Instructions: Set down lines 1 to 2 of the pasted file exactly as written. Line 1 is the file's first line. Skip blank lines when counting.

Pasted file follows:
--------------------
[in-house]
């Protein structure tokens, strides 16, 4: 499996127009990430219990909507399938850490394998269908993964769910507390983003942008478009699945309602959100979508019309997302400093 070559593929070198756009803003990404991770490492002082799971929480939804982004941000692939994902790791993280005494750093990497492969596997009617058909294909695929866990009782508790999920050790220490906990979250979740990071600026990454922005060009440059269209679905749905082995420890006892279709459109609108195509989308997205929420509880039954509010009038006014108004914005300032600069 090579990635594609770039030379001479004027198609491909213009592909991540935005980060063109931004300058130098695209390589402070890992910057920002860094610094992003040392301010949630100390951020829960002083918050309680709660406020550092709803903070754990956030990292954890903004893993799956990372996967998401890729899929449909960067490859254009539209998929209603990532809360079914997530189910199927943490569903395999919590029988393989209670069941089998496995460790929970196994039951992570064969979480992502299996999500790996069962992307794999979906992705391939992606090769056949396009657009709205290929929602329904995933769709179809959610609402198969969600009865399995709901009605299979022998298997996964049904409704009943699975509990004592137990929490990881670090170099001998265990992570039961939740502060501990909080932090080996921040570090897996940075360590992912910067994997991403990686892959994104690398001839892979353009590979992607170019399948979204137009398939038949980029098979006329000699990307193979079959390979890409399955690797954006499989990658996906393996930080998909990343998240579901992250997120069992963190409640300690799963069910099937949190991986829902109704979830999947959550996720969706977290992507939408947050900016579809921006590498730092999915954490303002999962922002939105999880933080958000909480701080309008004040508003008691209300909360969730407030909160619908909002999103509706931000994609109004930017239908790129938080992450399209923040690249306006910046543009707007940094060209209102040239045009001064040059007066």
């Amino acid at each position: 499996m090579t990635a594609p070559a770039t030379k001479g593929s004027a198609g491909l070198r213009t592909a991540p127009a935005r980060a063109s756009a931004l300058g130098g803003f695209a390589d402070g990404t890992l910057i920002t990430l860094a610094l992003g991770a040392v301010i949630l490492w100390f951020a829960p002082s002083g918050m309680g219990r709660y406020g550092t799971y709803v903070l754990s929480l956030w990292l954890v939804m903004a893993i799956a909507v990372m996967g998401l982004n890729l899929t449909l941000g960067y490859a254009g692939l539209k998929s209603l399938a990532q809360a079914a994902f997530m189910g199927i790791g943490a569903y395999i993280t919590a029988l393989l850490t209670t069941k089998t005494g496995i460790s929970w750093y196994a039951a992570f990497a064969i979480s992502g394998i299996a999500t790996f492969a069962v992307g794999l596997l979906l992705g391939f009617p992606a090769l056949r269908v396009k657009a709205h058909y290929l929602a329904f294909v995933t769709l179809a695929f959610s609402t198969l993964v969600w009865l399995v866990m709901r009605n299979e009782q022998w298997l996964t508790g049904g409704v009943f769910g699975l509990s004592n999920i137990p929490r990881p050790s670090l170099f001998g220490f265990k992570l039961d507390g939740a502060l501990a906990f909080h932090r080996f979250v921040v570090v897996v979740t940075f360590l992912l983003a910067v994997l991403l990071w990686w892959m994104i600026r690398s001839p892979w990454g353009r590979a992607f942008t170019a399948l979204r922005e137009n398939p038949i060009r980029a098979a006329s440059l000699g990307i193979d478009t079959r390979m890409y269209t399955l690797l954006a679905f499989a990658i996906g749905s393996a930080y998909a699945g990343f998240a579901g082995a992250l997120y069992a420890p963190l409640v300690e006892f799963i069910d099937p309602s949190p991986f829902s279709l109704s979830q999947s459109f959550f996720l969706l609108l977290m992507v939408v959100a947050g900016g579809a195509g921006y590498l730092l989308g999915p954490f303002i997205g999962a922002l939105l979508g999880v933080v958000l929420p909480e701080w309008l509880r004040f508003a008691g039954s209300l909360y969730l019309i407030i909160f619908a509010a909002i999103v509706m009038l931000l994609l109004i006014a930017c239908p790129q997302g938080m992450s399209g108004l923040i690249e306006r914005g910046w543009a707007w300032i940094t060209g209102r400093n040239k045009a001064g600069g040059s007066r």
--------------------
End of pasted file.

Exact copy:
[in-house]
């Protein structure tokens, strides 16, 4: 499996127009990430219990909507399938850490394998269908993964769910507390983003942008478009699945309602959100979508019309997302400093 070559593929070198756009803003990404991770490492002082799971929480939804982004941000692939994902790791993280005494750093990497492969596997009617058909294909695929866990009782508790999920050790220490906990979250979740990071600026990454922005060009440059269209679905749905082995420890006892279709459109609108195509989308997205929420509880039954509010009038006014108004914005300032600069 090579990635594609770039030379001479004027198609491909213009592909991540935005980060063109931004300058130098695209390589402070890992910057920002860094610094992003040392301010949630100390951020829960002083918050309680709660406020550092709803903070754990956030990292954890903004893993799956990372996967998401890729899929449909960067490859254009539209998929209603990532809360079914997530189910199927943490569903395999919590029988393989209670069941089998496995460790929970196994039951992570064969979480992502299996999500790996069962992307794999979906992705391939992606090769056949396009657009709205290929929602329904995933769709179809959610609402198969969600009865399995709901009605299979022998298997996964049904409704009943699975509990004592137990929490990881670090170099001998265990992570039961939740502060501990909080932090080996921040570090897996940075360590992912910067994997991403990686892959994104690398001839892979353009590979992607170019399948979204137009398939038949980029098979006329000699990307193979079959390979890409399955690797954006499989990658996906393996930080998909990343998240579901992250997120069992963190409640300690799963069910099937949190991986829902109704979830999947959550996720969706977290992507939408947050900016579809921006590498730092999915954490303002999962922002939105999880933080958000909480701080309008004040508003008691209300909360969730407030909160619908909002999103509706931000994609109004930017239908790129938080992450399209923040690249306006910046543009707007940094060209209102040239045009001064040059007066």